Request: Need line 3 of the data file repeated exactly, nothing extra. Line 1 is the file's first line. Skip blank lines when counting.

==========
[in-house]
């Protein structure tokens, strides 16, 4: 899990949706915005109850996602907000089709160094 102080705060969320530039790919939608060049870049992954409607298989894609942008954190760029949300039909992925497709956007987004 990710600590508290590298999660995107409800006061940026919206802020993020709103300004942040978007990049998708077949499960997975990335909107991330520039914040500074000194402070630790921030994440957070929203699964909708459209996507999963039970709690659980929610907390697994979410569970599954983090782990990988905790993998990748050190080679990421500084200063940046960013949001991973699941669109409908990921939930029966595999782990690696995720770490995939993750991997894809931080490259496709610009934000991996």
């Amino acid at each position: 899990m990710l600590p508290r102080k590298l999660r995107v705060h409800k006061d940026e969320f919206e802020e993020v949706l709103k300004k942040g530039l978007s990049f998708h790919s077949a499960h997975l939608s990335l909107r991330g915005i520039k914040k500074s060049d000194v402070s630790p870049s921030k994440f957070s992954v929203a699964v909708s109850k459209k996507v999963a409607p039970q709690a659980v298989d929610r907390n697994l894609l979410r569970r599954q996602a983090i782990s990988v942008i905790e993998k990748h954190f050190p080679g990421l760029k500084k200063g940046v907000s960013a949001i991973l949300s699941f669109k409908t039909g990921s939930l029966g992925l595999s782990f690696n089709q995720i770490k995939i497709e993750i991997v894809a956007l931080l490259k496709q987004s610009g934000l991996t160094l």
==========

């Amino acid at each position: 899990m990710l600590p508290r102080k590298l999660r995107v705060h409800k006061d940026e969320f919206e802020e993020v949706l709103k300004k942040g530039l978007s990049f998708h790919s077949a499960h997975l939608s990335l909107r991330g915005i520039k914040k500074s060049d000194v402070s630790p870049s921030k994440f957070s992954v929203a699964v909708s109850k459209k996507v999963a409607p039970q709690a659980v298989d929610r907390n697994l894609l979410r569970r599954q996602a983090i782990s990988v942008i905790e993998k990748h954190f050190p080679g990421l760029k500084k200063g940046v907000s960013a949001i991973l949300s699941f669109k409908t039909g990921s939930l029966g992925l595999s782990f690696n089709q995720i770490k995939i497709e993750i991997v894809a956007l931080l490259k496709q987004s610009g934000l991996t160094l």